Contractors with a company and ABN who fall within the super regime

If you engage contractors it is critical you correctly classify who is an “independent contractor” and who is an “employee”. The classification can impact your superannuation guarantee (SG) obligations. Any shortfall (which could also include interest and penalties) may actually be your liability and not the contractor.

One factor that needs to be considered is whether the entity you are paying is the same as the entity you have a contractual relationship with. An administrative error could be a costly mistake to your business. You need to ensure these are the same.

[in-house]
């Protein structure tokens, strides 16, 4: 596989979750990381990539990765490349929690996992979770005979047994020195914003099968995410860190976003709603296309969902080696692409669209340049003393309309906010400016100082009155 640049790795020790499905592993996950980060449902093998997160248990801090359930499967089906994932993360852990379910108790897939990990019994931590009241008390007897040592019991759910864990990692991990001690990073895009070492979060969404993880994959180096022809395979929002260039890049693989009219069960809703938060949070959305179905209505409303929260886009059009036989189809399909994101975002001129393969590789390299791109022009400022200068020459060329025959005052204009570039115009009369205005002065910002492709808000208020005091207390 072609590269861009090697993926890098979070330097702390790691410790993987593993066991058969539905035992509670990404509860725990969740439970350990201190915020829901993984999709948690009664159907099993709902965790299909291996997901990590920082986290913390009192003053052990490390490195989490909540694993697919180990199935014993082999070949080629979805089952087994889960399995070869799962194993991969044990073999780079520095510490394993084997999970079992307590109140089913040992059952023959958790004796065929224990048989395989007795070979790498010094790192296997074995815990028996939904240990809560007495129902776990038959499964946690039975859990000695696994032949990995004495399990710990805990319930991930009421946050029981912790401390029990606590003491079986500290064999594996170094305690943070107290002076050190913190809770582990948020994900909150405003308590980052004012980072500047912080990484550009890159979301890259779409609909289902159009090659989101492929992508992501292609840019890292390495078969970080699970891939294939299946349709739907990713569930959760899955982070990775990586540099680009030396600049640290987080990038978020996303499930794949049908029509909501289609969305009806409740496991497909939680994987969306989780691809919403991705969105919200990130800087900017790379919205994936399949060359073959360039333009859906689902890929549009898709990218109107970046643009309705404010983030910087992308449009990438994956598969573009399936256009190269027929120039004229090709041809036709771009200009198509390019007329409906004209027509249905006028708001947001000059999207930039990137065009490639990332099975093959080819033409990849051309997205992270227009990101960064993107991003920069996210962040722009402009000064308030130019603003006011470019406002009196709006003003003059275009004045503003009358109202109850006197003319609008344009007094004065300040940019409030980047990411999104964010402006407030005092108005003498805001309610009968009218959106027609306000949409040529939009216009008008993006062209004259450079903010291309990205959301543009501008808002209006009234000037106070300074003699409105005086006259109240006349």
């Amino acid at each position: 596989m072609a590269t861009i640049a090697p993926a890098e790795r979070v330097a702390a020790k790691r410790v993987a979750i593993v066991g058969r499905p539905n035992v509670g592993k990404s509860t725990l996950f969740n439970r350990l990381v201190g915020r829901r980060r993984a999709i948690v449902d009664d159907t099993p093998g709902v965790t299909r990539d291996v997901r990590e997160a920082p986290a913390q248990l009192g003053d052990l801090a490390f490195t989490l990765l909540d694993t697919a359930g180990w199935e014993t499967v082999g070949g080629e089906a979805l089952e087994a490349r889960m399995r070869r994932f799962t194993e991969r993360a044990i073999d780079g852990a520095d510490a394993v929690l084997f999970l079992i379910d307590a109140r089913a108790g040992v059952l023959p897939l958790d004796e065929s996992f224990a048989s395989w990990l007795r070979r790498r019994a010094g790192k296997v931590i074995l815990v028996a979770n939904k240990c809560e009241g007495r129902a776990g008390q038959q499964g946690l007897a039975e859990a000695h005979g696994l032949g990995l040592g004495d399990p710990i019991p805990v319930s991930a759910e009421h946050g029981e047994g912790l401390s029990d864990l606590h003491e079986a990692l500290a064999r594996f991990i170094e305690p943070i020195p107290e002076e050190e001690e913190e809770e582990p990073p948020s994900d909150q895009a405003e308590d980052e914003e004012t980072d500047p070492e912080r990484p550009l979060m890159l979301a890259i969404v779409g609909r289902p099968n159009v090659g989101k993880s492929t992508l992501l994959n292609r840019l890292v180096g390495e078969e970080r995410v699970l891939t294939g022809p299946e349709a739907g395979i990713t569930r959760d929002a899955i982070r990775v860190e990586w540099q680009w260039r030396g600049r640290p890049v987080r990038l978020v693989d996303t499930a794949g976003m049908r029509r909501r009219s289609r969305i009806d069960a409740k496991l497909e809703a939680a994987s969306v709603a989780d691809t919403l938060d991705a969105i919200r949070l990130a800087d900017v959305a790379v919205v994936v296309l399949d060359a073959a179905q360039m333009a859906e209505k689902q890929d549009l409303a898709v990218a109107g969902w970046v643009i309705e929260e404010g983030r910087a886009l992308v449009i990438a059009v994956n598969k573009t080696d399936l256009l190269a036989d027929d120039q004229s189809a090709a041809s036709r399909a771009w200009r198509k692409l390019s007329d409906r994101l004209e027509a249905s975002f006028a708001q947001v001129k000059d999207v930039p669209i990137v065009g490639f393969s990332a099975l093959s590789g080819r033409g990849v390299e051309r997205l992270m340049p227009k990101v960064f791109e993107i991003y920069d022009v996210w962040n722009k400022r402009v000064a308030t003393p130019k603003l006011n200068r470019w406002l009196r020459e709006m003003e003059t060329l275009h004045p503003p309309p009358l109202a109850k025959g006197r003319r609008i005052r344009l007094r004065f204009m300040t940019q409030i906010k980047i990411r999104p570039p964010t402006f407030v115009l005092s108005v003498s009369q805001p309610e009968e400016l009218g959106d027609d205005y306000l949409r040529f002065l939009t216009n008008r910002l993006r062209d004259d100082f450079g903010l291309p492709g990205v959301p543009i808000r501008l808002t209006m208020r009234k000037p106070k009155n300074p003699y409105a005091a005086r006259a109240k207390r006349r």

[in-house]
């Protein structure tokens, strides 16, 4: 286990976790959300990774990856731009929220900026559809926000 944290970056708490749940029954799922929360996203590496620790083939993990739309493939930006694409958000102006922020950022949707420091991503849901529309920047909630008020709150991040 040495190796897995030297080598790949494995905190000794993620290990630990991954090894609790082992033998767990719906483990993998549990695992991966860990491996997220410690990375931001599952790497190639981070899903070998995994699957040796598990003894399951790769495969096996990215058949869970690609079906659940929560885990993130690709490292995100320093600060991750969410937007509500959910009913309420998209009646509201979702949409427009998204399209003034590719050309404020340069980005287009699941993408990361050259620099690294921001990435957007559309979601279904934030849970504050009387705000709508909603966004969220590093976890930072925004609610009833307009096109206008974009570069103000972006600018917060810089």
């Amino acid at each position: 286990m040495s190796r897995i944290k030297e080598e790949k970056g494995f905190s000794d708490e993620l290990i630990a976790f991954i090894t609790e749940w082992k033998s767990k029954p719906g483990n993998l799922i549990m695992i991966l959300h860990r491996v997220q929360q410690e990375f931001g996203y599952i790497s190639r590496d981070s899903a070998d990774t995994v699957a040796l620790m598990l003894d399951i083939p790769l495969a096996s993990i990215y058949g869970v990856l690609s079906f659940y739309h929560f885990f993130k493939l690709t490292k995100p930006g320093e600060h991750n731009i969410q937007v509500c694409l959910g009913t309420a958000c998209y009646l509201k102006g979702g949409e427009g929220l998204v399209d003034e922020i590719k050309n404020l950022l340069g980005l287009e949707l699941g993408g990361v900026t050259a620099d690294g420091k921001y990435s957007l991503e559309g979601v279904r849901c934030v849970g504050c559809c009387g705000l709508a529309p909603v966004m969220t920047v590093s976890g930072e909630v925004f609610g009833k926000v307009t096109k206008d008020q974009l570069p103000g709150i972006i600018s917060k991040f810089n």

There is sometimes a misconception that if a contractor has a company and an ABN there will definitely be no SG exposure. Unfortunately, this view is flawed.

Where a contractor provides a company name and ABN, but all future correspondence between the recruitment company and contractor is conducted in an individual’s name, there is a risk of a SG exposure. In Roy Morgan Research Pty Ltd v FC of T [2010] FCAFC 52; 2011 ATC ¶20-282, it was found that because the “individual” was selected to undertake the activity and the company featured only as the recipient of the fees, the contractor fell within the SG regime.